Ectomycorrhizal (ECM) fungi are often considered to be most prevalent under conditions where organic sources of N predominate. However, ECM fungi are increasingly exposed to nitrate from anthropogenic sources. Currently, the ability of ECM fungi to metabolize this nitrate is poorly understood.
Here, growth was examined among 106 isolates, representing 68 species, of ECM fungi on nitrate as the sole N source. In addition, the occurrence of genes coding for the nitrate reductase enzyme (nar gene) in a broad range of ectomycorrhizal fungi was investigated.
All isolates grew on nitrate, but there was a strong taxonomic signature in the biomass production, with the Russulaceae and Amanita showing the lowest growth. Thirty-five partial nar sequences were obtained from 43 tested strains comprising 31 species and 10 genera. These taxa represent three out of the four clades of the Agaricales within which ECM fungi occur. No nar sequences were recovered from the Russulaceae and Amanita, but Southern hybridization showed that the genes were present.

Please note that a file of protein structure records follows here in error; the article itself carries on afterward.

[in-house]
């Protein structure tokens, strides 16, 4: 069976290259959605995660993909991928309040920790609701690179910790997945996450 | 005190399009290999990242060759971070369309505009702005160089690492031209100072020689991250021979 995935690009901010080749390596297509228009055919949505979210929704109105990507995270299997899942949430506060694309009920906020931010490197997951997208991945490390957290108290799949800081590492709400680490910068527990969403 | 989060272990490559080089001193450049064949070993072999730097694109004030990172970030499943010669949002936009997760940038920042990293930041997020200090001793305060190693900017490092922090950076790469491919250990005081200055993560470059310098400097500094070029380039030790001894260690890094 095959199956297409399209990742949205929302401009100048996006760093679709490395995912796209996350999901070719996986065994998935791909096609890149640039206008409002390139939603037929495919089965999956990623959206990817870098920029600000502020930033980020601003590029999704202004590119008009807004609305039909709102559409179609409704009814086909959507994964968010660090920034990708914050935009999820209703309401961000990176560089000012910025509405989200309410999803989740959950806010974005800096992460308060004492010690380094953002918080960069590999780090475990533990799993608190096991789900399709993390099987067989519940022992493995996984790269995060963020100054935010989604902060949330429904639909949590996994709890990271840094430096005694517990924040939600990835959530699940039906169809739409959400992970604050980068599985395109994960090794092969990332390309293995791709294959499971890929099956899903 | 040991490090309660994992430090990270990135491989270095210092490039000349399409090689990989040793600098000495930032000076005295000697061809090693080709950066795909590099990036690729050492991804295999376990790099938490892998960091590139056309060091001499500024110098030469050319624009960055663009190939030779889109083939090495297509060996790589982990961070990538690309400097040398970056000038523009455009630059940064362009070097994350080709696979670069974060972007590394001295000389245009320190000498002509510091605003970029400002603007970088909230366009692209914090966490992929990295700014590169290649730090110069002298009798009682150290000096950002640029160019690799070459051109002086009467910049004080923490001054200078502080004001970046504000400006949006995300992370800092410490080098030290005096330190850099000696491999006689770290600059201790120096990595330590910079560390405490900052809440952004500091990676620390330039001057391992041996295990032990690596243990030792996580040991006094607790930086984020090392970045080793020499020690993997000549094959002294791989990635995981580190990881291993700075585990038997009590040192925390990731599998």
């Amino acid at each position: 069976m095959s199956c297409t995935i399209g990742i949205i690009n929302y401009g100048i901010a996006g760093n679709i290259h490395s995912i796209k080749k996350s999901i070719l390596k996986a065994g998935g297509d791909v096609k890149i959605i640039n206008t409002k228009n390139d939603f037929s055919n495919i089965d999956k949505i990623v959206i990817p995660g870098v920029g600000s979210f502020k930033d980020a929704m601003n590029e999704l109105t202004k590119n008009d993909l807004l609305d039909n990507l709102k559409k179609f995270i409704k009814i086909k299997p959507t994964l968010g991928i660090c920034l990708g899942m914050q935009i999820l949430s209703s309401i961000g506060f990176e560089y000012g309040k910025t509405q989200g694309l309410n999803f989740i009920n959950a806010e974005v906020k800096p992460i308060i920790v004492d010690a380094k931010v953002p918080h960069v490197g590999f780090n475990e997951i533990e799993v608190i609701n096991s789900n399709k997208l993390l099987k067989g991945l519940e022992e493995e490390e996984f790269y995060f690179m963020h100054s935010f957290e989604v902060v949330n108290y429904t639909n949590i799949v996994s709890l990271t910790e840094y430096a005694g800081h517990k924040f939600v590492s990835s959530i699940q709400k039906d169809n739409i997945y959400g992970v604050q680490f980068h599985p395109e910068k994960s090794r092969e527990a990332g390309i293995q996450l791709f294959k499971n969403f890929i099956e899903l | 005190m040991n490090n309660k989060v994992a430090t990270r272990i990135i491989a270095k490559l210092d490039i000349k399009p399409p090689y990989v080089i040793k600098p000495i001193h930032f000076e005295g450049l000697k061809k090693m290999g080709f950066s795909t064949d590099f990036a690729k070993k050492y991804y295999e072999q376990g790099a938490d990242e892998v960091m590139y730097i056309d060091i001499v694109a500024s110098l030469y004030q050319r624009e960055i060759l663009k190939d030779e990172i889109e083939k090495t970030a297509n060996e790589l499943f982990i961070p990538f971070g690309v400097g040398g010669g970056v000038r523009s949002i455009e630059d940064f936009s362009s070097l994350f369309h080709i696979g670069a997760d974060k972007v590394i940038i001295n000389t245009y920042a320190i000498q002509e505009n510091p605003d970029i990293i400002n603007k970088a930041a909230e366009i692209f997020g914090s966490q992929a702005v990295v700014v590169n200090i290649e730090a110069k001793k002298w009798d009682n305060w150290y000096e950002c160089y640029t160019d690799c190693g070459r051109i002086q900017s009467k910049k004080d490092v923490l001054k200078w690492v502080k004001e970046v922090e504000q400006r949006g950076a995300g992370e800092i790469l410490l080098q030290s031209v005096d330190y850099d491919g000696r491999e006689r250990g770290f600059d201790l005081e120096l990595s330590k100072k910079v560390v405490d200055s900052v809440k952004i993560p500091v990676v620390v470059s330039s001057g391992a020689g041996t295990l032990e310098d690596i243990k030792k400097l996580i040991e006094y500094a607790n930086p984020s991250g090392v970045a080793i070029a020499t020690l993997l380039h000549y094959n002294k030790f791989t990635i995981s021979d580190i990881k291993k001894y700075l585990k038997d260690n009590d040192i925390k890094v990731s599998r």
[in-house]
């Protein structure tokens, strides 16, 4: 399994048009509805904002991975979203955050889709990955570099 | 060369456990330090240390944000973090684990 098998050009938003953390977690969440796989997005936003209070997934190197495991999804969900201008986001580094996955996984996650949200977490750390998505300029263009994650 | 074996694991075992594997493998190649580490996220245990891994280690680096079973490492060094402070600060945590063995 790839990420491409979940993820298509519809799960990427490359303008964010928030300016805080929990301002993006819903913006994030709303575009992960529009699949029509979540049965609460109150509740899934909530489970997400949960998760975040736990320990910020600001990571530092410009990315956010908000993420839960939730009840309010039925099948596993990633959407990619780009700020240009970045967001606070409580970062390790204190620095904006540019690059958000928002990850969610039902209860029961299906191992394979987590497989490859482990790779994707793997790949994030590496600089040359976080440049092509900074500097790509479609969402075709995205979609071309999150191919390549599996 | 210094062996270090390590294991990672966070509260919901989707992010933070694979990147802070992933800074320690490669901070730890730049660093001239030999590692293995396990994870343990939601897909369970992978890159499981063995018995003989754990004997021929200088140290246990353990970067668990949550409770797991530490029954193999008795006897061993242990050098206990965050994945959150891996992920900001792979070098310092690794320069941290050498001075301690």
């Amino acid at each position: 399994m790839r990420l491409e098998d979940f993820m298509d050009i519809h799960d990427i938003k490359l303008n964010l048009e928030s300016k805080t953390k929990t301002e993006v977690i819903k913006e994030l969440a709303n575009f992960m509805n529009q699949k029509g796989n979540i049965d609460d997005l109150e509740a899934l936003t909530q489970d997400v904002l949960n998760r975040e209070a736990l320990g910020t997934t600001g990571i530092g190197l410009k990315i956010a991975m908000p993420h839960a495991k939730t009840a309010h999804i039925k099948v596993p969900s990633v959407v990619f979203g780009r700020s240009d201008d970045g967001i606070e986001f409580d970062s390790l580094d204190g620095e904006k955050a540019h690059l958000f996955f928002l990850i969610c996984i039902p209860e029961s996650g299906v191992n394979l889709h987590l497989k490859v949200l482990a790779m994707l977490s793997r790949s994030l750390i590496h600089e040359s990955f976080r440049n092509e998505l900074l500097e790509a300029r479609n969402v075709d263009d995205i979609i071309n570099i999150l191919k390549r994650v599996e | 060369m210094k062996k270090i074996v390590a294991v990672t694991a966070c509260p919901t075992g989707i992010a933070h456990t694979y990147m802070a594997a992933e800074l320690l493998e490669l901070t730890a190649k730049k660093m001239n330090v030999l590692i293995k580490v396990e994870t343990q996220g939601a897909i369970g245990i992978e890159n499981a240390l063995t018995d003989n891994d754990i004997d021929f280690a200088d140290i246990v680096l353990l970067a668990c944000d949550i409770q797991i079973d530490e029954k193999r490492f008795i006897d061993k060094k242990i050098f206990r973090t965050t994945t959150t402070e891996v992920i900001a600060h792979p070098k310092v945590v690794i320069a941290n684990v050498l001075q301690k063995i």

The results demonstrate that the ability to utilize nitrate as an N source is widespread in ECM fungi, even in those fungi from boreal forests where the supply of nitrate may be very low.
New Phytologist (2008) 180: 875-889
(c) The Authors (2008). Journal compilation (c) New Phytologist (2008) doi: 10.1111/j.1469-8137.2008.02618.x.
|Number of pages||15|
|Early online date||9 Sep 2008|
|Publication status||Published - Dec 2008|
- nitrate assimilation
- nitrate reductase
- nitrogen deposition gradient
- community change
- nitrogen nutrition
- nitrogen fertilization
- ectomycorrhizal fungi
- boreal forest
- nitrate reductase-encoding genes
- mycorrhizal fungi